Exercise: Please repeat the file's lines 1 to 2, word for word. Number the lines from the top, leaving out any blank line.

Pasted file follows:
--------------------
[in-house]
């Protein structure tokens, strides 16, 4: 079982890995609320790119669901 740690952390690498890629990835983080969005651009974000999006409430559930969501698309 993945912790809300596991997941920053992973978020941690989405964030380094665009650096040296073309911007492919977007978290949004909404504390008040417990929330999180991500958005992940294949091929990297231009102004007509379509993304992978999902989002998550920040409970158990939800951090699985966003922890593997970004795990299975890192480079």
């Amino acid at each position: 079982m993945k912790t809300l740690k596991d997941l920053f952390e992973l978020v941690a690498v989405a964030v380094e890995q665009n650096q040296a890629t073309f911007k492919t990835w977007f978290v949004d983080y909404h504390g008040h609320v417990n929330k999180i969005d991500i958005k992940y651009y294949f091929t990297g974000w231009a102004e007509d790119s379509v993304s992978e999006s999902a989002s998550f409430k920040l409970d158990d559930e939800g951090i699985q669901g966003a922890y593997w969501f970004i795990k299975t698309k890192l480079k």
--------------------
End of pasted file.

[in-house]
């Protein structure tokens, strides 16, 4: 079982890995609320790119669901 740690952390690498890629990835983080969005651009974000999006409430559930969501698309 993945912790809300596991997941920053992973978020941690989405964030380094665009650096040296073309911007492919977007978290949004909404504390008040417990929330999180991500958005992940294949091929990297231009102004007509379509993304992978999902989002998550920040409970158990939800951090699985966003922890593997970004795990299975890192480079």